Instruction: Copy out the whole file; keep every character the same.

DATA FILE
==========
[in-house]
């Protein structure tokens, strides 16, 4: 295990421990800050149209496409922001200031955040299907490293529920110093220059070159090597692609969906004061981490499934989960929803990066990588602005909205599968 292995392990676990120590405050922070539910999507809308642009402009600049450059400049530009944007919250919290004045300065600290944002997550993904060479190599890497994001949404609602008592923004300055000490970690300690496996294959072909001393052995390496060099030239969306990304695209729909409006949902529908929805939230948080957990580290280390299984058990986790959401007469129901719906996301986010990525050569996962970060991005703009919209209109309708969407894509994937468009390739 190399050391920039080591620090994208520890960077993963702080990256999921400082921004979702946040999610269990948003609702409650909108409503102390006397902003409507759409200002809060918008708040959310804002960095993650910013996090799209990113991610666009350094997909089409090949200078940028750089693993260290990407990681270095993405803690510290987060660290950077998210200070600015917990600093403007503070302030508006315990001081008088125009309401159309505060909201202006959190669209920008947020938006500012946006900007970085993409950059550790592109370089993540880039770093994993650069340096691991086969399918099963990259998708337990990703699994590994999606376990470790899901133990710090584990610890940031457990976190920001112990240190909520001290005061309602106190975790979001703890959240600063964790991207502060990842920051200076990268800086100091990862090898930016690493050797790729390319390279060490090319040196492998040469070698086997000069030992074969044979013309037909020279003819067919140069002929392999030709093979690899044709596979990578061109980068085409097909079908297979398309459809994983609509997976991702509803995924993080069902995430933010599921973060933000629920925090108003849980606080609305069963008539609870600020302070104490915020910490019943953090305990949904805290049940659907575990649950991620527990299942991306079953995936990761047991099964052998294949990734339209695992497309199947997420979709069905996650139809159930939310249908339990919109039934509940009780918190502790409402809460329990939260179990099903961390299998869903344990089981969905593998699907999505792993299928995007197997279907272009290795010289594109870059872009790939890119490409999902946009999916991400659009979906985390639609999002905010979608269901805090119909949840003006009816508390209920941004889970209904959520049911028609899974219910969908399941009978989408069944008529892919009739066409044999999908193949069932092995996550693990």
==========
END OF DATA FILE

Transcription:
[in-house]
């Protein structure tokens, strides 16, 4: 295990421990800050149209496409922001200031955040299907490293529920110093220059070159090597692609969906004061981490499934989960929803990066990588602005909205599968 292995392990676990120590405050922070539910999507809308642009402009600049450059400049530009944007919250919290004045300065600290944002997550993904060479190599890497994001949404609602008592923004300055000490970690300690496996294959072909001393052995390496060099030239969306990304695209729909409006949902529908929805939230948080957990580290280390299984058990986790959401007469129901719906996301986010990525050569996962970060991005703009919209209109309708969407894509994937468009390739 190399050391920039080591620090994208520890960077993963702080990256999921400082921004979702946040999610269990948003609702409650909108409503102390006397902003409507759409200002809060918008708040959310804002960095993650910013996090799209990113991610666009350094997909089409090949200078940028750089693993260290990407990681270095993405803690510290987060660290950077998210200070600015917990600093403007503070302030508006315990001081008088125009309401159309505060909201202006959190669209920008947020938006500012946006900007970085993409950059550790592109370089993540880039770093994993650069340096691991086969399918099963990259998708337990990703699994590994999606376990470790899901133990710090584990610890940031457990976190920001112990240190909520001290005061309602106190975790979001703890959240600063964790991207502060990842920051200076990268800086100091990862090898930016690493050797790729390319390279060490090319040196492998040469070698086997000069030992074969044979013309037909020279003819067919140069002929392999030709093979690899044709596979990578061109980068085409097909079908297979398309459809994983609509997976991702509803995924993080069902995430933010599921973060933000629920925090108003849980606080609305069963008539609870600020302070104490915020910490019943953090305990949904805290049940659907575990649950991620527990299942991306079953995936990761047991099964052998294949990734339209695992497309199947997420979709069905996650139809159930939310249908339990919109039934509940009780918190502790409402809460329990939260179990099903961390299998869903344990089981969905593998699907999505792993299928995007197997279907272009290795010289594109870059872009790939890119490409999902946009999916991400659009979906985390639609999002905010979608269901805090119909949840003006009816508390209920941004889970209904959520049911028609899974219910969908399941009978989408069944008529892919009739066409044999999908193949069932092995996550693990």